Comparing estimates and quotes from contractors as you sort through the mountain of information and impressions you have formed of each contractor can seem daunting. It is a big job. It is also one of the most important decisions you will make about your remodeling project or house addition. There are things you need to know about contractor estimates if you are to compare them and make an informed decision about who to hire for your project.

Contractors quote or estimate remodeling jobs in one of four ways:
1. Preliminary (or rough) estimates. These estimates are often called “ballpark quotes.” They are prepared very early in the planning phase of a remodeling project. Their main use is to help you decide whether to proceed with planning and design of the project. Preliminary estimates are generally intended to be accurate to within 20-35% of the actual cost of the project. These estimates are not guaranteed. They are sometimes called “budget estimates” because their main purpose is to help you establish a budget for the project. They are not based on a large amount of detail.
2. Intermediate, conceptual, or time and material estimates are slightly more accurate and detailed. They will be based on some detail about the size of the project, the materials, and the quality of workmanship desired. They might be based on a rough estimate of the cost of the materials and the amount of of time needed to do the work and the average rate of pay for workers. They will also include average fees and an “average markup” charged by the contractor and subcontractor. They are called “intermediate” because they are more accurate and more reliable than preliminary estimates. They do not reflect a “final” price for the job, nor do they guarantee any price for the finished project.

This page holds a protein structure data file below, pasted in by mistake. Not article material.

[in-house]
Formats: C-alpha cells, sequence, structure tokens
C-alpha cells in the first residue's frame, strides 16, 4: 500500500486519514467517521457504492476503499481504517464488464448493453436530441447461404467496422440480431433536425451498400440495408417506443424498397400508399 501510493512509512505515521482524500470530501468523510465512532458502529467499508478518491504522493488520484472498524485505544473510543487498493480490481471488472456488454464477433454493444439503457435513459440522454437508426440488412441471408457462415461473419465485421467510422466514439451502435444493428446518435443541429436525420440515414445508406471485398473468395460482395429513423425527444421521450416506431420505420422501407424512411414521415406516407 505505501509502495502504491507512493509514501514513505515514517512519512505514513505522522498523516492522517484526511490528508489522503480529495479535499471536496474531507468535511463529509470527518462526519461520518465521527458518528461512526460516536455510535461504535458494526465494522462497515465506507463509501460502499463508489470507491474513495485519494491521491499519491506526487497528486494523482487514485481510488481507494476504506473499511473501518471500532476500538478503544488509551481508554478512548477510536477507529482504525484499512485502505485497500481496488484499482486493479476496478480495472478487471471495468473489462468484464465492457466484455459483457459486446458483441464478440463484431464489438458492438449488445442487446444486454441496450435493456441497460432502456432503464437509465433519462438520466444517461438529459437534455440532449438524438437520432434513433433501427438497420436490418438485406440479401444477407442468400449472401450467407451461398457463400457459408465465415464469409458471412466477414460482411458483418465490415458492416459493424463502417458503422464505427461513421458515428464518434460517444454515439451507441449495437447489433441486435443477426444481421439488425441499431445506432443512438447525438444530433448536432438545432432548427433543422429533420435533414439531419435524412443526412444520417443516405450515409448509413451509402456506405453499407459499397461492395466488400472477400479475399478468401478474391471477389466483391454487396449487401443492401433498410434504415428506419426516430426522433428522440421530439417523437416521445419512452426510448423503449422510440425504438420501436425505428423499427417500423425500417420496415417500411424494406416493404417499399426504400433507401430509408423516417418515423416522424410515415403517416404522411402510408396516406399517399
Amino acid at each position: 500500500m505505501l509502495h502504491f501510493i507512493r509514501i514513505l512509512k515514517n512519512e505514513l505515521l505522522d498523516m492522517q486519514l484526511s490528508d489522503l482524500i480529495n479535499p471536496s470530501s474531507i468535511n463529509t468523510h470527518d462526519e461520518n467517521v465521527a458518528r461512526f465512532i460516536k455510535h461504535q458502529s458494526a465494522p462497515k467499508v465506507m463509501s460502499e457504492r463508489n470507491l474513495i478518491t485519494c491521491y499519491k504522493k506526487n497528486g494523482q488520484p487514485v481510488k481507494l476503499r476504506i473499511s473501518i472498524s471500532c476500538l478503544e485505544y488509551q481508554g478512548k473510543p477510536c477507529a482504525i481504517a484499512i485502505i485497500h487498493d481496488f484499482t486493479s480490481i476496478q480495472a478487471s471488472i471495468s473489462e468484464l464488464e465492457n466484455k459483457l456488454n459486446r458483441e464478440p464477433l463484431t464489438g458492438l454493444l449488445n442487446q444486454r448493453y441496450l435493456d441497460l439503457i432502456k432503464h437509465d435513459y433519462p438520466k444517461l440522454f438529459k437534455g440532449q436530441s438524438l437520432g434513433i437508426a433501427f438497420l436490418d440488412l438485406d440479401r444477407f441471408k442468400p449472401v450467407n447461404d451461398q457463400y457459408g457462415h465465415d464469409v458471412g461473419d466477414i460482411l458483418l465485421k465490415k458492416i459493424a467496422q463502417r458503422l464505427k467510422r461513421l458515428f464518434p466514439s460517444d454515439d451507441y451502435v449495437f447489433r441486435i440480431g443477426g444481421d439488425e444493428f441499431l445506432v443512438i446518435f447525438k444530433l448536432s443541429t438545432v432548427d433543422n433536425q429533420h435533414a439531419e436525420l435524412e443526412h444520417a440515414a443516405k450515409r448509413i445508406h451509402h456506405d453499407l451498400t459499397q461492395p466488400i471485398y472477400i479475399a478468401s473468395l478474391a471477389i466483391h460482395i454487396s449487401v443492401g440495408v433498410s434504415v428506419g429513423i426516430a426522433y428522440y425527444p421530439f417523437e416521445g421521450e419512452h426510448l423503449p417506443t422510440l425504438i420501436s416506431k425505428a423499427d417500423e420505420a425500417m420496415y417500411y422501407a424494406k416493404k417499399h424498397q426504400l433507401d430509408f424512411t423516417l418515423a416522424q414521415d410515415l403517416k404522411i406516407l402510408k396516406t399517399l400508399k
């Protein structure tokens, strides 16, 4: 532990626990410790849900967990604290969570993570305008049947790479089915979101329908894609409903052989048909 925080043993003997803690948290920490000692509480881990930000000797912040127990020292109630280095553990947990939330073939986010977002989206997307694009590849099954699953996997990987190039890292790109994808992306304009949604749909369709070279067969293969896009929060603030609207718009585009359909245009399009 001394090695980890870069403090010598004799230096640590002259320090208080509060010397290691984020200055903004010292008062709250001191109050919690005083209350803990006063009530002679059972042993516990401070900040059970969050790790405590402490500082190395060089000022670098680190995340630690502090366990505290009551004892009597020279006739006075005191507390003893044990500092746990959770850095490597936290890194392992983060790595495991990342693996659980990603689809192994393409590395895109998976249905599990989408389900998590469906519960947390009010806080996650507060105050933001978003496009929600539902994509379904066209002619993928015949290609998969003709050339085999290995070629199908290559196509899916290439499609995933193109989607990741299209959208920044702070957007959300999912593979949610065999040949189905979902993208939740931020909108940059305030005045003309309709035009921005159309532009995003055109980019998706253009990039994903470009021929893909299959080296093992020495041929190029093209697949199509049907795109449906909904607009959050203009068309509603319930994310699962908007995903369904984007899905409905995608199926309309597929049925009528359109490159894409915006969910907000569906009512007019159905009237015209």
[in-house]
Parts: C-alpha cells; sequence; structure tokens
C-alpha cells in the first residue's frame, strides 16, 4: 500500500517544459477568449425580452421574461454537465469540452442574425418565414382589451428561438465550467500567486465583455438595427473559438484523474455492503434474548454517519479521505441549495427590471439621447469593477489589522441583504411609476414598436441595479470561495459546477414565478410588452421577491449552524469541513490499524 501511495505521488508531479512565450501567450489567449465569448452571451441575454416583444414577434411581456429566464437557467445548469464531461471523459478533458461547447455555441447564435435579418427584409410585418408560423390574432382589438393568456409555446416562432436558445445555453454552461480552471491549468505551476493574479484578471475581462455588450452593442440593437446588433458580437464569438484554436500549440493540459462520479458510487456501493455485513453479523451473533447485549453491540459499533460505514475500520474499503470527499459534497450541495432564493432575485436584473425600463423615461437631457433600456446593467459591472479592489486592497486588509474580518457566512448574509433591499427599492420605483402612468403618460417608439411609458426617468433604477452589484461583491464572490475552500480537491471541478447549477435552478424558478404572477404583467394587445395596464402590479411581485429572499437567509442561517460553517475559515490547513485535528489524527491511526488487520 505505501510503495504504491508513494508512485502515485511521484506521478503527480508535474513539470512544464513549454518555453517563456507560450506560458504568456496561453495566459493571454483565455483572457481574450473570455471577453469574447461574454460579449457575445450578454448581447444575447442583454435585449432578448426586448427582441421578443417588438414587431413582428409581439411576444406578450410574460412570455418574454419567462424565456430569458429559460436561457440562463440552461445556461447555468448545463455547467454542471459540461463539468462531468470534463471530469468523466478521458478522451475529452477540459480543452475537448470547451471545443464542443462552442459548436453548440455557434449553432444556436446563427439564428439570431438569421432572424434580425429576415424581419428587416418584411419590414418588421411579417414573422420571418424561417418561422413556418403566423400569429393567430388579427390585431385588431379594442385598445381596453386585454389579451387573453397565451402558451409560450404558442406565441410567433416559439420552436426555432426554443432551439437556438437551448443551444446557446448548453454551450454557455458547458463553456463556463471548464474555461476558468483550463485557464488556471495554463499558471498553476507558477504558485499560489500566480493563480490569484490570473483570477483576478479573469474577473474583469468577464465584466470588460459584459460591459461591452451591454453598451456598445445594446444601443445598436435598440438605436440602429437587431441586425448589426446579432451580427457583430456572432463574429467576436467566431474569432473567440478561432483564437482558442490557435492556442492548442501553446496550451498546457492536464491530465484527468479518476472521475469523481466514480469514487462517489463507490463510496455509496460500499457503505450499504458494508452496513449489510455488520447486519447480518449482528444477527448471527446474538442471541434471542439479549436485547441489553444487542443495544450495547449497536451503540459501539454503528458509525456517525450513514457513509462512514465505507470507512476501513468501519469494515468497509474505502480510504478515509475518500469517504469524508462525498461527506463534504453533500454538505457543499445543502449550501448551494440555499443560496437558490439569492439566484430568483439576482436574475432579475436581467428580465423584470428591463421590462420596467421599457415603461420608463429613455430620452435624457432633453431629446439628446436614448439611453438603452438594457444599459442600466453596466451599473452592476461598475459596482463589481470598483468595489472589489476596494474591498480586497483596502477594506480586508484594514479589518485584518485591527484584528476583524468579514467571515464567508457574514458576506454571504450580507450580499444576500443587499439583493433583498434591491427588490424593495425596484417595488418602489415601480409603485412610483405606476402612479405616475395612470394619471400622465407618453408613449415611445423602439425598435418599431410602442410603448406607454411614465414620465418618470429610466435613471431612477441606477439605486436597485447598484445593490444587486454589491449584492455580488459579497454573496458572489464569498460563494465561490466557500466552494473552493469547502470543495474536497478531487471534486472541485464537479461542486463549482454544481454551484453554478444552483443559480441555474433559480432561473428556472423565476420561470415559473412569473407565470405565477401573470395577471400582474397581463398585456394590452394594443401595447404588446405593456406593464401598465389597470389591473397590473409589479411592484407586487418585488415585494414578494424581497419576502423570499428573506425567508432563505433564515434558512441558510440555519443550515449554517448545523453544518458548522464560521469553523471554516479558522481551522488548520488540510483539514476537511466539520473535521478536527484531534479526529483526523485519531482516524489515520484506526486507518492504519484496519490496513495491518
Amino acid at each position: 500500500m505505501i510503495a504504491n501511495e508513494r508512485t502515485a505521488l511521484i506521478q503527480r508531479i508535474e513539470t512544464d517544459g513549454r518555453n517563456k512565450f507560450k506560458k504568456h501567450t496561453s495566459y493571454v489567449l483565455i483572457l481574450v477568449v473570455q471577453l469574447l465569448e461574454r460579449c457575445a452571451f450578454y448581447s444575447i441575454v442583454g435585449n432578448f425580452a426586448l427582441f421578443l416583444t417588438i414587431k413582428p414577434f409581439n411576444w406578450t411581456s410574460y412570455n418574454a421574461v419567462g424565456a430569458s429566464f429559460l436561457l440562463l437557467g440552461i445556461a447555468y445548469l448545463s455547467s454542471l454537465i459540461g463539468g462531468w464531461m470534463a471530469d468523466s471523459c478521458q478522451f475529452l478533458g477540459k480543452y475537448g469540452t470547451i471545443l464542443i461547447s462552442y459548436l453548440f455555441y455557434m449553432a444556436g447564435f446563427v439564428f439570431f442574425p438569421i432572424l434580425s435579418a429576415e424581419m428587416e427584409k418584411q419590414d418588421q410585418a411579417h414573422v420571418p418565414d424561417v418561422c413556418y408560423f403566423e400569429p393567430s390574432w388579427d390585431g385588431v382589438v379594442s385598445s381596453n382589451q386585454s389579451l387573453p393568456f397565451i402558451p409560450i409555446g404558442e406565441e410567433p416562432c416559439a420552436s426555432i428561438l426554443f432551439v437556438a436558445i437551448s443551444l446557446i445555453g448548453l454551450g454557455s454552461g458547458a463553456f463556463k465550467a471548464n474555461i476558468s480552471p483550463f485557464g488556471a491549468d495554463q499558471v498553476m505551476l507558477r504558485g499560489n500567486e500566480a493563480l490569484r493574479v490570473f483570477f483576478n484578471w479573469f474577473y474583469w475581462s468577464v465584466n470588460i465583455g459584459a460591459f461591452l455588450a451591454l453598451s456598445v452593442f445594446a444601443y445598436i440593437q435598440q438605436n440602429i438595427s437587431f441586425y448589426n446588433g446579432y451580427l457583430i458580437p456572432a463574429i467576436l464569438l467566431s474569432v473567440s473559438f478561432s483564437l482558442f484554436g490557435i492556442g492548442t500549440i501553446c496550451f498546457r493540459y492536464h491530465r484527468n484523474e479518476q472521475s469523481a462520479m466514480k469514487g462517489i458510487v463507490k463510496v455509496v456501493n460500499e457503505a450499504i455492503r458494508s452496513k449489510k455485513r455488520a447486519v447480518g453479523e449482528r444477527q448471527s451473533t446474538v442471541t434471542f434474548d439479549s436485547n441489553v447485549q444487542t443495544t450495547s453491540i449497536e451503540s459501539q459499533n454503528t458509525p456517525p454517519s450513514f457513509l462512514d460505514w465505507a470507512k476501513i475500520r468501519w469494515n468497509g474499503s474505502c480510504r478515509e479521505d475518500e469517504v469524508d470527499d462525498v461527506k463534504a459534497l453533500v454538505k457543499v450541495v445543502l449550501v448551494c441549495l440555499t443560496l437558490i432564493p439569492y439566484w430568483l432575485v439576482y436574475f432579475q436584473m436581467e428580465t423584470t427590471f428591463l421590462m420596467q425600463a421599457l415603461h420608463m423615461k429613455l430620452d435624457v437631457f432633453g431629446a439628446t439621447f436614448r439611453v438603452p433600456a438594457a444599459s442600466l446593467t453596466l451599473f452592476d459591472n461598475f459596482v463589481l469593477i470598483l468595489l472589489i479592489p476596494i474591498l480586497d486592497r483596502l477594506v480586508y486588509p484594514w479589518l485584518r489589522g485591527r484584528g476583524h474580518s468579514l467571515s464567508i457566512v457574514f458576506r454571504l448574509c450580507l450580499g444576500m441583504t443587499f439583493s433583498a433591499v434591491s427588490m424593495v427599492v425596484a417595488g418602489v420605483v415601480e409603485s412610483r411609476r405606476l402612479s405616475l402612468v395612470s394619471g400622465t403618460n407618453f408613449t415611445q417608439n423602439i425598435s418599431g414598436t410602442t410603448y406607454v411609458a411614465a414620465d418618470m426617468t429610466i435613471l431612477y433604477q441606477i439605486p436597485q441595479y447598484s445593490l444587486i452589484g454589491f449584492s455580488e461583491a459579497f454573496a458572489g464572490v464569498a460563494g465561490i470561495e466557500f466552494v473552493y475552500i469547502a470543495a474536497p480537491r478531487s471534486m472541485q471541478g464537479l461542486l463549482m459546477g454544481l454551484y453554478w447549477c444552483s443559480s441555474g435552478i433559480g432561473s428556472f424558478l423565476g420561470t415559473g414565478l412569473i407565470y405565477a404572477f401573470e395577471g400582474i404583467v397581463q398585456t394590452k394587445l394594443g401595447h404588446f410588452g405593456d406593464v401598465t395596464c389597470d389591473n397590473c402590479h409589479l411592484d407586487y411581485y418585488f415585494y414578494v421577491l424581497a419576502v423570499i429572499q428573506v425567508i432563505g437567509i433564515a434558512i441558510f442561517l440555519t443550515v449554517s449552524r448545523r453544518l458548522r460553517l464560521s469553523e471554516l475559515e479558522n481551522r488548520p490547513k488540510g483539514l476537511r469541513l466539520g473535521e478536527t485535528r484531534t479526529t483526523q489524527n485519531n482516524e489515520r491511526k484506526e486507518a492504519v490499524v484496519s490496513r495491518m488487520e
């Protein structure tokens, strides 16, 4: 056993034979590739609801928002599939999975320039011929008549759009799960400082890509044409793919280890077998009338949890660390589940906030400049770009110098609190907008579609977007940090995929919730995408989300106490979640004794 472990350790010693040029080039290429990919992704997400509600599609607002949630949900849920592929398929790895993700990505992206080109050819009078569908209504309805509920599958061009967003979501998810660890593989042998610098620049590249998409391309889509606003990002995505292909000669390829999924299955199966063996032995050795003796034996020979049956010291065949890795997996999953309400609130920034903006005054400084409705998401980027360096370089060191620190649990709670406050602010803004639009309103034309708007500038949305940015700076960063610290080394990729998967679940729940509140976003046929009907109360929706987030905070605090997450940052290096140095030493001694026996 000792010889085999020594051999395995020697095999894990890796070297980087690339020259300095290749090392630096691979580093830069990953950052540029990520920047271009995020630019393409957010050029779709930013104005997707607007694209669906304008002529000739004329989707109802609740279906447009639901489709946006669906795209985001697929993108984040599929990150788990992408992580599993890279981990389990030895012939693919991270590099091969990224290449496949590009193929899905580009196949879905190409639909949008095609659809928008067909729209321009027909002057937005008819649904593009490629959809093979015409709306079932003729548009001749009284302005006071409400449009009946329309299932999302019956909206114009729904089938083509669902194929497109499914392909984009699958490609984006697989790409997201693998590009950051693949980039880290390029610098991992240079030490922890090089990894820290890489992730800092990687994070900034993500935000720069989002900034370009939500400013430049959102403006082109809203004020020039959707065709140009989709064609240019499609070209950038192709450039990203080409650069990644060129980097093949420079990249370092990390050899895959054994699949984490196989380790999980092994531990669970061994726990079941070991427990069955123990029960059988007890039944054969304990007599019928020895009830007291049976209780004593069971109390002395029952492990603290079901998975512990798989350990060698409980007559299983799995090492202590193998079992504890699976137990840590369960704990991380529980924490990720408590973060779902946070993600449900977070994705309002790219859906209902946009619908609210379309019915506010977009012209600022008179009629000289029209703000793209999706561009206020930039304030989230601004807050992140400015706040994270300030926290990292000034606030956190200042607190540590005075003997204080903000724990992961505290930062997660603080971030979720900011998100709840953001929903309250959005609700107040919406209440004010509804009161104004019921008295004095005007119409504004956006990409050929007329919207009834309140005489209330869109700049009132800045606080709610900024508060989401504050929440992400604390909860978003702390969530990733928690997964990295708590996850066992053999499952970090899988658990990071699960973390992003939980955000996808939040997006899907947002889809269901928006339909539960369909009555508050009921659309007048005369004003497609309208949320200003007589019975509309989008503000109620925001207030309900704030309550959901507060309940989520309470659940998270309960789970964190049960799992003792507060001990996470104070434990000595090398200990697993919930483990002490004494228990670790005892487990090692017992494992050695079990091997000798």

3. Contractor’s bid estimates. These are the price “quotes” provided by contractors when competing for a remodeling or house addition project. This kind of estimate reflects the price they expect to charge to do the job. These estimates are detailed. The estimates are based on conversation about specific materials to be used, quality of materials in general, expected quality of workmanship, and schedule. They might state specific costs for each item of material and each type of work. They will state a “bottom line” price – the price for which the contractor is willing to complete the job described. The price will combine materials and labor into a single total estimated cost. Homeowners need to pay attention to the wording to be clear whether the bid is an estimate (estimated cost, subject to change) or a bid/quote (price for which the contractor is willing to do the job).
4. Fixed Price Estimates are the most detailed. Each item of material will be listed, including quality. Every fixture, fitting, etc. will be listed. Quality of workmanship will also be stated in general terms and in specific terms, for instance the estimate might state that the workmanship quality will be “industry standard” and that painters will apply a coat of primer and one coat of paint. The price quoted in these estimates is guaranteed. It will also probably have some statement that any problems encountered or changes made are outside the scope of the contract and will result in additional charges. If accepted, this estimate will become part of the final contract for the job.
When dealing with contractor estimates and contracts, it is important to know about the different types of contractor estimates. You need to know what the estimate is designed to tell you. Before you accept any estimate, review all of the details carefully. Insist on a fixed price estimate as part of your contract before you sign.